DIY Home + Garden If you're a gardener and would like to start plants from seeds this year, then save your Easter egg cartons, they make the perfect container for starting your seedlings.

Published on April 29th, 2011 | by Wenona Napolitano


Use Junk and Trash to Help Make Your Garden Grow

seedlings in egg cartonI have been busy planning my summer garden. By this time of year, I usually have it planned out by now but here in Michigan the weather has been so cold, wet and pathetic I haven’t done much. I don’t even have my seeds started yet and I need to get them planted this weekend or they’ll never be big enough to transplant once the weather is warm enough to put everything in the ground.

There are so many things you can use from your trash or recycling to help make your garden grow.

Garden Containers

I have my egg cartons saved from Easter and I have two boxes of pellets to go in the cartons along with seeds I saved from last year’s plants and a few new packets I bought. I also have some fab pots and containers I found while cleaning out my basement I plan to use in the garden and the old bathtub saved from the remodel but I’m not sure if it’ll become a garden bed or small pond yet.

I also found a few items I’ll be transforming into plant trellises. The sides of an old wooden playpen will make a gorgeous trellis for my morning glories. The sides of an old semi-fancy metal shelving unit will give my raspberries or grapes something decorative to vine around.

From the Trash

You can use common items found in your trash or compost bin too.

  • Use eggshells saved from all your Easter eggs for pest deterrents once the plants are in the ground.
  • A bucket of coffee grounds will help enrich the soil for planting. Mix it in when you till.
  • Shredded newspaper makes great mulch in the flower garden. Use it under wood chips for extra layering and insulation.

What trashy or junk items do you use to help make your garden grow? Tell us about your garden craftiness in the comments.

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About the Author

Wenona is married with three crazy kids that range in age from 4 to 18. She is a freelance writer, poet and the author of The Everything Green Wedding Book. She enjoys reading, writing, crafting and gardening. She tries to do all of these as "greenly" as possible. Her writing has appeared in several local and regional publications, Pack O Fun, Today's Creative Home Arts, and Indiana Living Green magazines as well as numerous online sites including,,, eHow, Associated Content, Suite101 and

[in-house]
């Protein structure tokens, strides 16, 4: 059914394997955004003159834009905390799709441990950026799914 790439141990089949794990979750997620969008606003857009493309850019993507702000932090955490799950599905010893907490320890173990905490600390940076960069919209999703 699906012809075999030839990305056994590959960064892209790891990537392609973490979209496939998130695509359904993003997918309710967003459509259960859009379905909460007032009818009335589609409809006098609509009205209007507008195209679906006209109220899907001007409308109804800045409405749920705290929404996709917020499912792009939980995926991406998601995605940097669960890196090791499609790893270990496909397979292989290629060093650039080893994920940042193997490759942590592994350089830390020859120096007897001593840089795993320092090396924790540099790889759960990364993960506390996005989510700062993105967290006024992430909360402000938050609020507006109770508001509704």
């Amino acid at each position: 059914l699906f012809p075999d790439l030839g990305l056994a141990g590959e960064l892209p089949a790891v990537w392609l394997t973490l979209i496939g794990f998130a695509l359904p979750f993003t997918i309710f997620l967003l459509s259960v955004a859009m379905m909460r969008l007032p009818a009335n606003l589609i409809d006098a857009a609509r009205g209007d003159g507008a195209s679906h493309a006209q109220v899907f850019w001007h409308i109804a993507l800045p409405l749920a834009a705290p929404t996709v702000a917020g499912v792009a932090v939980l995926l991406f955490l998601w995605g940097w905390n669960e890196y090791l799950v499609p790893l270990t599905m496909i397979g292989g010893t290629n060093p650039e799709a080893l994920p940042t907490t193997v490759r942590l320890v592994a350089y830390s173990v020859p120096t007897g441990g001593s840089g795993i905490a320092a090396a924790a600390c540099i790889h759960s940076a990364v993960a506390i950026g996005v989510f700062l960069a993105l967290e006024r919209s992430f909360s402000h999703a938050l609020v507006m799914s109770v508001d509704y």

6 Responses to Use Junk and Trash to Help Make Your Garden Grow

  1. Billy says:

    This is a very interesting idea. One in the children’s book I’ve seen that from egg containers can be made vase handmade. Take the egg packing containers, stirred and the resulting mass coated with any form you wish to receive. After that, put in the oven for a weak reduce the heat and allow to dry. After this form to get and removed from the blanks and you have a great and boundaries for the child.

  2. Lorraine says:

    I use paper grocery bags to make biodegradable pots for starting seedlings. Check out the tutorial here:

  3. *When planting in very large pots or buckets….fill the bottoms with packing peanuts,then add the soil. It makes it a lot easier to lift and move.
    *keep old pantyhose to use as tie ups for tomatoe plants. Or put a bar of soap in the foot and tie it near the garden hose for easy clean up.
    *Use plastic cupcake containers as mini greenhouses to start seedlings.

  4. sheryl says:

    We invested in a chipper shredder a small one and shred all our leaves in the fall. It makes great mulch in the garden and on the compost pile. Insulates holds in moisture it can get hot a dry here in the south then breaks down into organic material. This year we also invested in soaker hoses…waters on the ground nothing evaporates and believe it or not off of 2o potato vines this year we dug 30 pounds of red and yukon gold potatoes with this soaker hose mulch method…..

  5. Michaela says:

    I use the  “Bed in a Bag” zippered plastic bags to make a greenhouse for my seedlings.  It works like a charm – unzip to mist – then zip it back up and it fills with moisture.  It’s the greatest find for the heavy duty packaging material and mine has lasted more than year – so far!

  6. Pingback: How-to: Make Your Own Natural or Recycled Pots for Plants and Seedlings | Crafting a Green World

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